Wednesday, August 19, 2009
Inuit Cruise Line’s Inaugural Northwest Passage Trip
During the years of early exploration, explorers would rely on Inuit, who have been living along the passage for centuries, for guidance, companionship, fresh meat and other supplies. Now, Inuit are continuing this practice, by guiding passengers from all over the world through this historic waterway.
Tracing the legendary trading route first navigated by Roald Amundsen in 1903-1906, Cruise North’s Northwest Passage voyage begins in the High Arctic’s Resolute Bay and travels through the Canadian Arctic archipelago.
In this land of true polar desert, passengers follow the routes of the intrepid explorers, going only where the ice permits, for even with the effects of climate change, ice reigns supreme. The itinerary calls for exploration of the waterway, along with historic sites left as they were abandoned more than a hundred years ago, including Beechey Island, Victory Point, Cambridge Bay, Gjoa Haven, Bellot Strait and Prince Leopold Island.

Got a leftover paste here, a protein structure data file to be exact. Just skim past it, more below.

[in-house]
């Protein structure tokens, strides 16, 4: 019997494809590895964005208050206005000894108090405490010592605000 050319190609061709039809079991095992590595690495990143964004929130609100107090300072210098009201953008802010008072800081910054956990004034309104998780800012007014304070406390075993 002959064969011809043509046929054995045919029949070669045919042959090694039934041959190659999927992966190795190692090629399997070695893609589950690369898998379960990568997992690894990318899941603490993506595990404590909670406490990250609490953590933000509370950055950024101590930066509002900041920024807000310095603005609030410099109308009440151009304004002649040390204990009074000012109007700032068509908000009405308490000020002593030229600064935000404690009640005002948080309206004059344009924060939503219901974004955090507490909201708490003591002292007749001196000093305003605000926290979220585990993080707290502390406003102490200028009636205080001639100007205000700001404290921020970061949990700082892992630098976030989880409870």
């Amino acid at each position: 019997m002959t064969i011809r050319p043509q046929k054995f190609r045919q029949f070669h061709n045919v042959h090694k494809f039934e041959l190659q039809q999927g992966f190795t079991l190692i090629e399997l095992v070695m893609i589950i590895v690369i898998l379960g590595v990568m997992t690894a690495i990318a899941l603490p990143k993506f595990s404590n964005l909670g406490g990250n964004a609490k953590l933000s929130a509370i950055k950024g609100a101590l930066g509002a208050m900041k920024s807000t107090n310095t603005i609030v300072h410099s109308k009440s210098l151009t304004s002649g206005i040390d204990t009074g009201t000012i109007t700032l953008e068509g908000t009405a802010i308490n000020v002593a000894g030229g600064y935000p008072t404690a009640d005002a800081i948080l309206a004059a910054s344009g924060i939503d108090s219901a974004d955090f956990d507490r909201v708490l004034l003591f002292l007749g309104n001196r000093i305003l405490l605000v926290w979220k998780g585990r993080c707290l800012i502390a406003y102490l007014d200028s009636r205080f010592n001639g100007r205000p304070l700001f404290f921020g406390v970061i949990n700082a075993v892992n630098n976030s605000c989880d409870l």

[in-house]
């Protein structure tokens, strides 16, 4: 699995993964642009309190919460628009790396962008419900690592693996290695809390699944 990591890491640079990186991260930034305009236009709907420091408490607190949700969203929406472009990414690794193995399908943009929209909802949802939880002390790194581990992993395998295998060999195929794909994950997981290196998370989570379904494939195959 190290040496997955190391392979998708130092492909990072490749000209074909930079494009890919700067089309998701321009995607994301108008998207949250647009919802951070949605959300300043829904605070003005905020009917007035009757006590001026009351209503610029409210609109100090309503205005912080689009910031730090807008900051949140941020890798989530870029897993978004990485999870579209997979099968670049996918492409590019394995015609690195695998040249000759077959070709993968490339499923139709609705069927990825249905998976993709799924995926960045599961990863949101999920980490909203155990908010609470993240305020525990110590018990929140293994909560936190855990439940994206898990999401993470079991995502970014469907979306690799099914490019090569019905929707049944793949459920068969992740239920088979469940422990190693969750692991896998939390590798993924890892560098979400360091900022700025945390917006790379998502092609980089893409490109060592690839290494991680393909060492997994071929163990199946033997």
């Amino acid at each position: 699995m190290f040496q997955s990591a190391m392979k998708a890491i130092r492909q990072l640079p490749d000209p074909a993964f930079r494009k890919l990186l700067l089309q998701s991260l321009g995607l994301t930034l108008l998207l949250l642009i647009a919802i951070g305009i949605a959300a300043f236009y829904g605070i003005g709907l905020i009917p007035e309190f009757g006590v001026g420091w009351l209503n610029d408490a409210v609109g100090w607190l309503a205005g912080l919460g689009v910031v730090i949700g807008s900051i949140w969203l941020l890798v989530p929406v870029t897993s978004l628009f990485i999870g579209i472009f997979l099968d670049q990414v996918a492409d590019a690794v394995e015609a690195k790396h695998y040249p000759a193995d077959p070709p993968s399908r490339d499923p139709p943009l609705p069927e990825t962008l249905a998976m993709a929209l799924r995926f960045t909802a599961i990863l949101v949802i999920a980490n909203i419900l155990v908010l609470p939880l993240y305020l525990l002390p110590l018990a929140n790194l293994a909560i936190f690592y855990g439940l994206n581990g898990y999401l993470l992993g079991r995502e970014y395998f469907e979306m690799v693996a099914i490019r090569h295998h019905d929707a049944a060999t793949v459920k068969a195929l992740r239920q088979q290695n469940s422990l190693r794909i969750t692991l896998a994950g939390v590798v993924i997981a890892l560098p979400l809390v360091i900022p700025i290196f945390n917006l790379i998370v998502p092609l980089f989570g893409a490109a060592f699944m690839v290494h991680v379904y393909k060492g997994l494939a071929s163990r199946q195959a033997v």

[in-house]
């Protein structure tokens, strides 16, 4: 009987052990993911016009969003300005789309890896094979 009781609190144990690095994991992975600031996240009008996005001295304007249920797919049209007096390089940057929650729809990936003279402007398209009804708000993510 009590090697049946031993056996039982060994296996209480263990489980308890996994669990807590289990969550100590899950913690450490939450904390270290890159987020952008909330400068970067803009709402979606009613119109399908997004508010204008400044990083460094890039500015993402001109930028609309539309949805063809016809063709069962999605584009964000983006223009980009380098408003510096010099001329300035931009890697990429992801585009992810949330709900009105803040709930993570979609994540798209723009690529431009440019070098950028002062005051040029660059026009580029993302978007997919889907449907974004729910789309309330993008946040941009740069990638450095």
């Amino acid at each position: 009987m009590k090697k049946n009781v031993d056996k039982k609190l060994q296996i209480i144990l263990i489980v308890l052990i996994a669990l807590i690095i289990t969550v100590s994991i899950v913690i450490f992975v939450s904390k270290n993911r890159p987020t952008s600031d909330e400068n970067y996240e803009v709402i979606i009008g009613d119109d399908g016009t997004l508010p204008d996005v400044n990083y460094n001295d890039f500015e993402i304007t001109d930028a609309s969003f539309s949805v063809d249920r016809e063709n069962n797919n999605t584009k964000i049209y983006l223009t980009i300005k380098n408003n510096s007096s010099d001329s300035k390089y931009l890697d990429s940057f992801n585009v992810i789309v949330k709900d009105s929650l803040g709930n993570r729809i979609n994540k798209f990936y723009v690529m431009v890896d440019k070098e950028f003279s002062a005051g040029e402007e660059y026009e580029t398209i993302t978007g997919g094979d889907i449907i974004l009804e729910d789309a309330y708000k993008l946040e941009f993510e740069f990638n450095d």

Cruise North Expeditions passengers travel in comfort and safety aboard the ice-class rated 122-passsenger ship, the Lyubov Orlova, in the capable hands of a first-rate expedition team, accompanied by historians, naturalists, ornithologists and Inuit guides and elders.
Note: Cruise North Expeditions is a subsidiary of the Inuit-owned Makivik Corporation of Quebec, a highly successful investment corporation born of the first modern-day Aboriginal land claim settlement agreement in Canada (the JBNQA of 1975). Makivik also owns the well-respected First Air and Air Inuit.
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